New Jersey by Stephen Kaplan
This February, New Jersey was lucky to host one of the Dramatists Guild Foundation’s Traveling Masters, playwright Pia Wilson, who grew up in Hillside, New Jersey.
For those of you not familiar with the program, The Traveling Masters is part of the Dramatists Guild Foundation’s nationwide education program providing free master classes and events on the craft of writing. Participants interact with luminaries of the modern stage, thereby giving these participants the chance to learn, ask questions, and develop their talents with input from true experts.
Drew University’s Theatre Department was performing Pia’s play Down Neck, set between 1946 and 1967 in Newark’s Ironbound district, and Pia was brought in to do a talkback after the performance and to lead two master classes: one with high school students from Newark, and one with Dramatists Guild members along with Drew students and writers from Writer’s Theatre of New Jersey.
The master class, entitled “Character First! How to Write Three-Dimensional Characters that Will Drive Your Play,” focused on character development. Pia’s work tends to start with character first and she talked about how her plays always start with characters talking to her, and when they talk long enough, she knows there’s a play. Sharing first-hand experiences from her own writing process mixed with exercises in character development, the master class was a great opportunity for the writers present to further explore characters in plays they are currently working on or ideas for future characters.
Here are some member responses to the master class:
“My weakness is developing three-dimensional characters because I often get sidetracked by the incredible number of potential choices. This seminar helped me focus on making the best possible artistic decisions and letting go of those that won’t work as well.” – Erica Levy Klein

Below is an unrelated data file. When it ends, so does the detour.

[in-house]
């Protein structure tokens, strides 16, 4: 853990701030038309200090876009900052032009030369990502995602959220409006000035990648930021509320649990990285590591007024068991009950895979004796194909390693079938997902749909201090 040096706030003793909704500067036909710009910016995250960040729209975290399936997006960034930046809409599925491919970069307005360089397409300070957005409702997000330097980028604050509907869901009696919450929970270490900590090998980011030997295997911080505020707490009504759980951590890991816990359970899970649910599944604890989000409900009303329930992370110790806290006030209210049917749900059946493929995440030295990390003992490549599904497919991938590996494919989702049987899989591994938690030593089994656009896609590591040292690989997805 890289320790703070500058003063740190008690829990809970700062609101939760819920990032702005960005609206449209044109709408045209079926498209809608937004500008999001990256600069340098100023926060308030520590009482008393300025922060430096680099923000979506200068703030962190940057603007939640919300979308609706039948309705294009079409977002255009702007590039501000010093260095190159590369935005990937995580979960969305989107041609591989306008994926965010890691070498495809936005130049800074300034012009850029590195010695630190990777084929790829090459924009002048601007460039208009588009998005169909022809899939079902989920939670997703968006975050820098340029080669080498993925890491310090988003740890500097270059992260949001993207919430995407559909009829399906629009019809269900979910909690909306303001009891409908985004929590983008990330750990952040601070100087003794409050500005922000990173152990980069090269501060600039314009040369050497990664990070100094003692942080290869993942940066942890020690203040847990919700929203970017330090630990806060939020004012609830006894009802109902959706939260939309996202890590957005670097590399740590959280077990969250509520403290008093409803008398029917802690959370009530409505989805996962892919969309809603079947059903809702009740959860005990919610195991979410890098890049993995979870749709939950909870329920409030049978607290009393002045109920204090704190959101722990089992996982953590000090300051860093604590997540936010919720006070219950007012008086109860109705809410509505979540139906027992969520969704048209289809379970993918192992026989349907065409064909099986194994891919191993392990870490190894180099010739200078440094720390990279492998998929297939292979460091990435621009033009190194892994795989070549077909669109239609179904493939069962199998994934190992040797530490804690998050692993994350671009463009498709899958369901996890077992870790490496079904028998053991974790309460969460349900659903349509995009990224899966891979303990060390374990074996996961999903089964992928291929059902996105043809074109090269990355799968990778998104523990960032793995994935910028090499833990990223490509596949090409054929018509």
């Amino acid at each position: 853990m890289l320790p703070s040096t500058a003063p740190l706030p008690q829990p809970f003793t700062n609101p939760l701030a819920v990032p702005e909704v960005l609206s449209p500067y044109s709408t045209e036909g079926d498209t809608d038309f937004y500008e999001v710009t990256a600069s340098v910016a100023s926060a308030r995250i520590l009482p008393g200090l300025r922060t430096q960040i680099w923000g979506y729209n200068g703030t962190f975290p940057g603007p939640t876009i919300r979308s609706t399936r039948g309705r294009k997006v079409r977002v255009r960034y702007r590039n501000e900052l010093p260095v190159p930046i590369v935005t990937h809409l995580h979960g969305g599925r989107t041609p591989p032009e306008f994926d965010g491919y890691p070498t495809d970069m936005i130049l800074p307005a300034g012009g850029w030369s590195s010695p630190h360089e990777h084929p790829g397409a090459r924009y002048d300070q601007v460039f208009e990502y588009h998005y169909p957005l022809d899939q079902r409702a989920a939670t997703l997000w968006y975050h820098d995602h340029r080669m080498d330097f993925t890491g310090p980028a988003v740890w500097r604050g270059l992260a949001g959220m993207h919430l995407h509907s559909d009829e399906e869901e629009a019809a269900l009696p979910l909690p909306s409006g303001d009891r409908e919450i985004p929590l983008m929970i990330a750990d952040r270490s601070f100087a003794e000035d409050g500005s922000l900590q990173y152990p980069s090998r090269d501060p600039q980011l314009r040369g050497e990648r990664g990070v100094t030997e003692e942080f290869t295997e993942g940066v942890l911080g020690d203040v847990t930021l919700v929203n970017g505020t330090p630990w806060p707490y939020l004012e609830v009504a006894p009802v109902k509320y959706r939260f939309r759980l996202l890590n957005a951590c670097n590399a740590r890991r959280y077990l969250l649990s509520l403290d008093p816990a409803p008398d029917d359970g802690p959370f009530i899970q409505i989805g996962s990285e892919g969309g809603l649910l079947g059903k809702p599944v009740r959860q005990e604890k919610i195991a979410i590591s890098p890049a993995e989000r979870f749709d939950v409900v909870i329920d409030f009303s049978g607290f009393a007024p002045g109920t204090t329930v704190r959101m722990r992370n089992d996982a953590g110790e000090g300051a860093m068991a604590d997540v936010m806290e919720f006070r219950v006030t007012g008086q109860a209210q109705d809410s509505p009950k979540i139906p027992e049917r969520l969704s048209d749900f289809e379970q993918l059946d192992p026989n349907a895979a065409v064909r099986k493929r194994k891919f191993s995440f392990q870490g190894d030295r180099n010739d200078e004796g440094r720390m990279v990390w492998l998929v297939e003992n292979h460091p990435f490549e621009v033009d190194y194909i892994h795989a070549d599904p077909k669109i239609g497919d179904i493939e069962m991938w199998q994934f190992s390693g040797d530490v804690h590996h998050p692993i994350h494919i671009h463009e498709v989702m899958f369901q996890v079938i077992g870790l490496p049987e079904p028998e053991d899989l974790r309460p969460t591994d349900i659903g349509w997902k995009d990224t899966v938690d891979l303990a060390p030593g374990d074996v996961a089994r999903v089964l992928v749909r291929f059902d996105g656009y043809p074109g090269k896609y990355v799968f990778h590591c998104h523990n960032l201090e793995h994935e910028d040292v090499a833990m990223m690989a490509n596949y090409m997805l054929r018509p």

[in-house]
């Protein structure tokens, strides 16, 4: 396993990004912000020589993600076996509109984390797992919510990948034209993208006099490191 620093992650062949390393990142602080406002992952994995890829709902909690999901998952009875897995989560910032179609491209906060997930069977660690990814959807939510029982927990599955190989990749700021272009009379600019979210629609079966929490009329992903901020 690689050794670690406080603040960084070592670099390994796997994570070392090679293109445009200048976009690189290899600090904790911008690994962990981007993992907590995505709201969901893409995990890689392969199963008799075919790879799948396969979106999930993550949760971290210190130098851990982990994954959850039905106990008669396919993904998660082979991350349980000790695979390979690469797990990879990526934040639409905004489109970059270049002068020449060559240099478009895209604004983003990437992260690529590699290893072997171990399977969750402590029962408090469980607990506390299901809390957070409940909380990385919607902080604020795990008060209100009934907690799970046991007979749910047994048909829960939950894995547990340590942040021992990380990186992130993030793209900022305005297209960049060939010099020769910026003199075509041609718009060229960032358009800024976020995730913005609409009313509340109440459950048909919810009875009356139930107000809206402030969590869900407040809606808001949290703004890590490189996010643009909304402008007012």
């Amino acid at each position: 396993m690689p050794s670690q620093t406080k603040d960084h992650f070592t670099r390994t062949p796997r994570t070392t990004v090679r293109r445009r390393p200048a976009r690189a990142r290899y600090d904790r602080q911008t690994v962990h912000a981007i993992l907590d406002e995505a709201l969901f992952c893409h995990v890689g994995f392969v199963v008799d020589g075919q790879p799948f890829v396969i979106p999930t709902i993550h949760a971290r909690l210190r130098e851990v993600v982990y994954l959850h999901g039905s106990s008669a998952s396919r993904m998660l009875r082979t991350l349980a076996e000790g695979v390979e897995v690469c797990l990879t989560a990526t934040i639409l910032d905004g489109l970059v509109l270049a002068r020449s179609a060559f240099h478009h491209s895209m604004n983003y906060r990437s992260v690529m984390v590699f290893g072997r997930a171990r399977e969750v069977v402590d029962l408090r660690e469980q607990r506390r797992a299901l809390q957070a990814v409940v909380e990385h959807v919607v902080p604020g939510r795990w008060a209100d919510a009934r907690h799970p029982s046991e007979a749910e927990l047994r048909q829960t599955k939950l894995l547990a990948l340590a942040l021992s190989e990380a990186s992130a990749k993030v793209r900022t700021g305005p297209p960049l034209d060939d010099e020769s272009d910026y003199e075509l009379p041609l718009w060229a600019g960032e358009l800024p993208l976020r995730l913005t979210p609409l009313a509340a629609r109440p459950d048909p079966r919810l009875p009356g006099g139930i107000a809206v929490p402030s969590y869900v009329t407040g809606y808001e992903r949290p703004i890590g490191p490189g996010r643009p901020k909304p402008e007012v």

“I zoomed through to a complete first draft for a new children’s show. The exercises Pia suggested in the workshop focused my plan to rewrite.” – Ann Mary Mullane
“Pia gave some fascinating insights into her process and what she does to mold her characters into real human beings. I am presently working on a play about the Cuban revolution and one of the characters has been sitting on the fence about his involvement in the mayhem. Pia’s suggestions have helped to infuse a bit of animus into my imaginary Cuban friend.” – Vita Patrick Morales
“Pia’s workshop was a delight. Always a pleasure to spend time with other Guild members. Pia’s suggestions about how to fix character problems was particularly useful. I used these exercises to work on a character that I’ve been working on with my new play, Leap of Faith, which is going to have a reading in April sponsored by the Theatre Project at the Cranford Community Center.” – Stephanie Griffin
“The workshop had me appreciating the time, effort and thought that goes into writing characters for the theater. With only a week to go before the first major presentation of my musical, Life Sucks…Just Kidding! at the Center for Spiritual Living in Morristown, NJ, Pia’s ideas and suggestions on how to develop a 3D character were inspiring as well as informative and thought provoking. I look forward to taking her suggestions and incorporating them into my revisions, as well as my next pieces.” – Ali Skylar
One of the best parts of these types of sessions is the opportunity to share process. We often just see the finished product and so any chance to learn about the “how” of when we write is always welcome as a reminder that there is no one right way to write a play and there is always something we can learn from each other.